Pittsburgh, PA (Vocus) March 2, 2010
Screenings of inner-city Pittsburgh children show an alarming number of young asthmatics with poor disease control, as well as a high rate of children with potential asthma who are not being diagnosed or treated, according to a study led by researchers at Allegheny General Hospital and Duquesne University.
Results of the study by David Skoner, MD, Deborah Gentile, MD, and Jennifer Koehrsen, MS, of Allegheny General Hospital’s Division of Allergy and Immunology, and Jennifer Padden, PharmD, of the Duquesne University School of Pharmacy, will be presented Sunday at the American Academy of Allergy, Asthma and Immunology 2010 annual meeting in New Orleans Feb. 26-March 2.
A second AGH study presented at the conference suggests that decreased levels of Vitamin D among asthmatic children ages 6 to 12 may exacerbate the disease and point to the possibility of future dietary interventions to help better manage the condition.
The study of 69 children enrolled in an after-school program at a church in Pittsburgh’s Hill District, measured their height, weight and lung function and evaluated them for the presence of asthma and its control.
Of the 24 percent of children with known asthma, 82 percent had poorly controlled asthma, the researchers found. In addition, nearly half of the children with no asthma diagnosis failed the asthma screening test, indicating the need for further evaluation and possible treatment.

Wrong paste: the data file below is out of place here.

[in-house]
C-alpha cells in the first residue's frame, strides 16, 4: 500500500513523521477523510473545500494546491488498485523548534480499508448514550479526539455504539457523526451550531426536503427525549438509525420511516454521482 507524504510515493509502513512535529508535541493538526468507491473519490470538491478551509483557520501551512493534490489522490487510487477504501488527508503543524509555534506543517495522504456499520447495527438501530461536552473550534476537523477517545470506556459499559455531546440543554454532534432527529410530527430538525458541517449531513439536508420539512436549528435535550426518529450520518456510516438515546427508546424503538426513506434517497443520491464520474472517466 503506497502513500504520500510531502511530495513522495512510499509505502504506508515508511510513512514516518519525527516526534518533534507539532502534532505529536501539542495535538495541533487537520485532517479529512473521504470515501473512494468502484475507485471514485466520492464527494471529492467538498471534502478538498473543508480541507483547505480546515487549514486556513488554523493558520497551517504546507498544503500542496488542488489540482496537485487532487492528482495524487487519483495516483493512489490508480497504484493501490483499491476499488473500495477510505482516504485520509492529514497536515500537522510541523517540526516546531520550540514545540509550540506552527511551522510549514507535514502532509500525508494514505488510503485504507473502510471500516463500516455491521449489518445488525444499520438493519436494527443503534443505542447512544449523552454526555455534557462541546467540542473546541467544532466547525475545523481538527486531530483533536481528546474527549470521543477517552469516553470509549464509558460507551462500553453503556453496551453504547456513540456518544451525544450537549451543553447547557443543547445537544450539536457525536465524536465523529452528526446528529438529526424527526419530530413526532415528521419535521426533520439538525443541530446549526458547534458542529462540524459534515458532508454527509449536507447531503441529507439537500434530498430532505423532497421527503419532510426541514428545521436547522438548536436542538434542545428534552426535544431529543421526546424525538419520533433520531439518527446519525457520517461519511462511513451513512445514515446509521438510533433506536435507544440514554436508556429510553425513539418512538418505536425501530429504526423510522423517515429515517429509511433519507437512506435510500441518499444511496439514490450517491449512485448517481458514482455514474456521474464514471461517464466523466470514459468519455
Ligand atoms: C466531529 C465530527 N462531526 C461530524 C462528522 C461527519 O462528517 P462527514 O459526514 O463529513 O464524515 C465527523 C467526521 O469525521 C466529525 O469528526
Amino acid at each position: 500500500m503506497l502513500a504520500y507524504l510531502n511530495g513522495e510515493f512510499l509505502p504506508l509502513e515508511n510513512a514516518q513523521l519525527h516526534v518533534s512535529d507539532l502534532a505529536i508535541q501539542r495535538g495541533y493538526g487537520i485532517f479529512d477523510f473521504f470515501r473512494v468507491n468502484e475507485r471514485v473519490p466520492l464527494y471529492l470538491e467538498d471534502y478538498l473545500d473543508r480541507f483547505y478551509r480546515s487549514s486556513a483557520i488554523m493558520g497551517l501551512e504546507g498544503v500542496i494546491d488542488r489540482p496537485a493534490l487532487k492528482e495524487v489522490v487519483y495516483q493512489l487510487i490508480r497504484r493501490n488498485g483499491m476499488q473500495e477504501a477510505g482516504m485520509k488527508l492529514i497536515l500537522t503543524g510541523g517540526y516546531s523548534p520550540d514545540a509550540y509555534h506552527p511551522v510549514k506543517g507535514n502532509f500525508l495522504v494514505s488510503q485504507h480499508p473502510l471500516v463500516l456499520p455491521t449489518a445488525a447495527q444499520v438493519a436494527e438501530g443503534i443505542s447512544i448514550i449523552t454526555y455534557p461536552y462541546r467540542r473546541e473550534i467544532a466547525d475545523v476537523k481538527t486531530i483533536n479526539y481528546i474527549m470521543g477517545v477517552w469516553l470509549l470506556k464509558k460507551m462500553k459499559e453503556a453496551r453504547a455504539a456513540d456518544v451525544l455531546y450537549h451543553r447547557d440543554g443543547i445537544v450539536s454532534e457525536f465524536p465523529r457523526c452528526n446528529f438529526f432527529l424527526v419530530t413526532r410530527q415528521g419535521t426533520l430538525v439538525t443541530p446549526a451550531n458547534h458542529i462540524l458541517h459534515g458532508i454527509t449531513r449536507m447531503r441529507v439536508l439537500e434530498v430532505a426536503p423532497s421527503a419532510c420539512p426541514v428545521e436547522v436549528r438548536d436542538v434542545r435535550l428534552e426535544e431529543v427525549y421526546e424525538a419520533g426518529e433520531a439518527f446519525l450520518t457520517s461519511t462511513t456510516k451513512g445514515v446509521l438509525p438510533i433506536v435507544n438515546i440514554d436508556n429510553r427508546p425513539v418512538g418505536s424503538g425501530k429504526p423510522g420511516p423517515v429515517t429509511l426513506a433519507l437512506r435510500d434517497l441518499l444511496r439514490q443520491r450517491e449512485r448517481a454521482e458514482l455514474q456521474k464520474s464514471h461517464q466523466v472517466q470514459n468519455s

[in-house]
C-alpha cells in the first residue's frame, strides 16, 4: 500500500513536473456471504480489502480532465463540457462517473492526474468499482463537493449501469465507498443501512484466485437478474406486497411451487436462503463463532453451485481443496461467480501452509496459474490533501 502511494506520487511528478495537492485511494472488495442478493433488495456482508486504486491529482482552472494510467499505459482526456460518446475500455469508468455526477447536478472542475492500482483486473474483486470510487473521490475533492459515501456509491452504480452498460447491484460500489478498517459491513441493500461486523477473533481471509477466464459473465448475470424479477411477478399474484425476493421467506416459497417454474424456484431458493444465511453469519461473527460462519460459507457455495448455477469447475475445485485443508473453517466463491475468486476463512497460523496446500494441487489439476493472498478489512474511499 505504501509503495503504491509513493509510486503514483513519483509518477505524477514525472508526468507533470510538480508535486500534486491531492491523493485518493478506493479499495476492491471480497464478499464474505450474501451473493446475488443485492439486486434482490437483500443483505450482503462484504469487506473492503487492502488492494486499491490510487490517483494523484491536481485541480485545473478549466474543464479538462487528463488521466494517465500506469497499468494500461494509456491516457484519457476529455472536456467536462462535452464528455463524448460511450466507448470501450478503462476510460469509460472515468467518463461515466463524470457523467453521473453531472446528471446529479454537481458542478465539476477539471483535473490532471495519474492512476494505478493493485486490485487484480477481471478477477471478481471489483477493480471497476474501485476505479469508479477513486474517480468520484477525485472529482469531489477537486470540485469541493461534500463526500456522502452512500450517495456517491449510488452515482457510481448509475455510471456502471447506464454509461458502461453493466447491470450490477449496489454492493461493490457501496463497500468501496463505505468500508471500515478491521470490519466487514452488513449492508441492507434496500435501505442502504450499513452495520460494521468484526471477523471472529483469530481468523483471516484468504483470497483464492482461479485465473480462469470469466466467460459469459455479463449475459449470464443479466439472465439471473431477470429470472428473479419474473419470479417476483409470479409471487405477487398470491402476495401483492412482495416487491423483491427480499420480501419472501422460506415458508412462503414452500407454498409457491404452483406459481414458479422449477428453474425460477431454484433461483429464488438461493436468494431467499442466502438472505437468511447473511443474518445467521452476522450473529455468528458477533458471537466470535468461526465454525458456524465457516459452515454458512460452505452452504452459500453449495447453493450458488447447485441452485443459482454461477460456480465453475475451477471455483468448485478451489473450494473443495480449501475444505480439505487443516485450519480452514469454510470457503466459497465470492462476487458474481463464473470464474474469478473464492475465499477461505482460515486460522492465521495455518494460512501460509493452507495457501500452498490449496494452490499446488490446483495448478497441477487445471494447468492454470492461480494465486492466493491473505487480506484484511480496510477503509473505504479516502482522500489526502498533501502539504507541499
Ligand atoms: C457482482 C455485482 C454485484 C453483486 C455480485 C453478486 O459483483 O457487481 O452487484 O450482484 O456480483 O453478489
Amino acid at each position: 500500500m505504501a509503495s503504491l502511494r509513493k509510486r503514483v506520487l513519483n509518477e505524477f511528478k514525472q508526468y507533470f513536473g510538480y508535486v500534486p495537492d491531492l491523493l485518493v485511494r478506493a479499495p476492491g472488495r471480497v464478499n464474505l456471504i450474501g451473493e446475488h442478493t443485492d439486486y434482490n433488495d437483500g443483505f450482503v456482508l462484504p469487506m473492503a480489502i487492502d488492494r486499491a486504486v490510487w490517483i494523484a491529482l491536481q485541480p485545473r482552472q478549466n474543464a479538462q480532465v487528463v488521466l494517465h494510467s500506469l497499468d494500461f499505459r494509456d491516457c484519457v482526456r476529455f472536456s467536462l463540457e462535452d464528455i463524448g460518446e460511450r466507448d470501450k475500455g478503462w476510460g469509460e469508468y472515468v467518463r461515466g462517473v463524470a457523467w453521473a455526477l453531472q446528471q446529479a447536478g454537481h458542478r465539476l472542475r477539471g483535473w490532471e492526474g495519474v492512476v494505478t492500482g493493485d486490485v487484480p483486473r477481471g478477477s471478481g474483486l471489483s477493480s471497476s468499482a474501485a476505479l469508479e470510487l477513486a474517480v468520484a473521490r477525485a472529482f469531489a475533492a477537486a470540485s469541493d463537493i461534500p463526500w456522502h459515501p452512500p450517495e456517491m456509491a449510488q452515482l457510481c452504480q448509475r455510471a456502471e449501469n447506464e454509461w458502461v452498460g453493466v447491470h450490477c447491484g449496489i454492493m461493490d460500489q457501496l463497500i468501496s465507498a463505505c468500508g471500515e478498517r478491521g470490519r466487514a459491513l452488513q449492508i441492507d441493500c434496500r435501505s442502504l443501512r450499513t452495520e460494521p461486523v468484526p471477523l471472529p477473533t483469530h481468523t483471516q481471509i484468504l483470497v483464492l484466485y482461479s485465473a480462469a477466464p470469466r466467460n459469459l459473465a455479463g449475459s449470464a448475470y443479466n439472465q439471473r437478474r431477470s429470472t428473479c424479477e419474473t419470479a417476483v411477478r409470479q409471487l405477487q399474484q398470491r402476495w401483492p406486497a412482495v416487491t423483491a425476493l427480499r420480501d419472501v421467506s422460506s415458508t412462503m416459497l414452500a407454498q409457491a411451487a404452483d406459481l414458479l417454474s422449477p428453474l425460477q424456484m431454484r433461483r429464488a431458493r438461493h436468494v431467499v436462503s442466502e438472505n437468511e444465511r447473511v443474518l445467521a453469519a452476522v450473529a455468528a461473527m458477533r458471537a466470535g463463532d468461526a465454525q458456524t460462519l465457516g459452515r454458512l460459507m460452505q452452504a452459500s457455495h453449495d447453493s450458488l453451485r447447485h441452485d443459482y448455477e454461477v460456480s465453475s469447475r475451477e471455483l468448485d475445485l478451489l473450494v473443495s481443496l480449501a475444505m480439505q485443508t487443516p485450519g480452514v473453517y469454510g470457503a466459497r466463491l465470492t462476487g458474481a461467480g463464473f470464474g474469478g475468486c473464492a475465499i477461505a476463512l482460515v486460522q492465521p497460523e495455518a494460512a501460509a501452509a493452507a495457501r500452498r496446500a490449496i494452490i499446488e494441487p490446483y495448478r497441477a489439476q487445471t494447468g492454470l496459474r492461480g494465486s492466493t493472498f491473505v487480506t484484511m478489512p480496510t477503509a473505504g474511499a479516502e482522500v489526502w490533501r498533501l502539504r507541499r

About half the study participants had normal body-mass index (BMI) while half were either overweight or obese, pointing to another significant problem in this at-risk population.
“The prevalence of asthma and obesity in this population is alarming and cause for concern,” said Dr. Skoner, Director of the AGH Division of Allergy and Immunology. “Even more alarming is that more than 80 percent of known asthmatics in the study had poor disease control.”
The high rate of screening failures for asthma is another cause for concern, said Dr. Skoner, as it represents children who need further evaluation and possibly treatment.
“Community-based interventions are needed to improve health outcomes in this at-risk population of inner-city youngsters,” he added.
In the Vitamin D study, the AGH researchers, led by Dr. Gentile, examined Vitamin D levels in 20 children with allergic rhinitis and asthma, 20 with allergic rhinitis and 20 with neither disease.
Vitamin D deficiency has been implicated as a potential factor in the development and expression of pediatric asthma.
The researchers found the most-reduced Vitamin D levels in children with both allergic rhinitis and asthma, while children with only allergic rhinitis also showed lower Vitamin D levels compared to those children with neither disease.
“While these results support the hypothesis that Vitamin D levels are compromised in children with asthma, further study is needed to gain a better understanding of how pediatric asthma develops and whether we will someday be able to use dietary interventions to ease symptoms,” said Dr. Gentile, Director of Research in AGH’s Division of Allergy, Asthma and Immunology.
Other AGH researchers involved in the study were Dr. Skoner, Director of the Division of Allergy, Asthma and Immunology; Asha Patel, MS, Research Associate, and Ms. Koehrsen, MS, Coordinator of Research.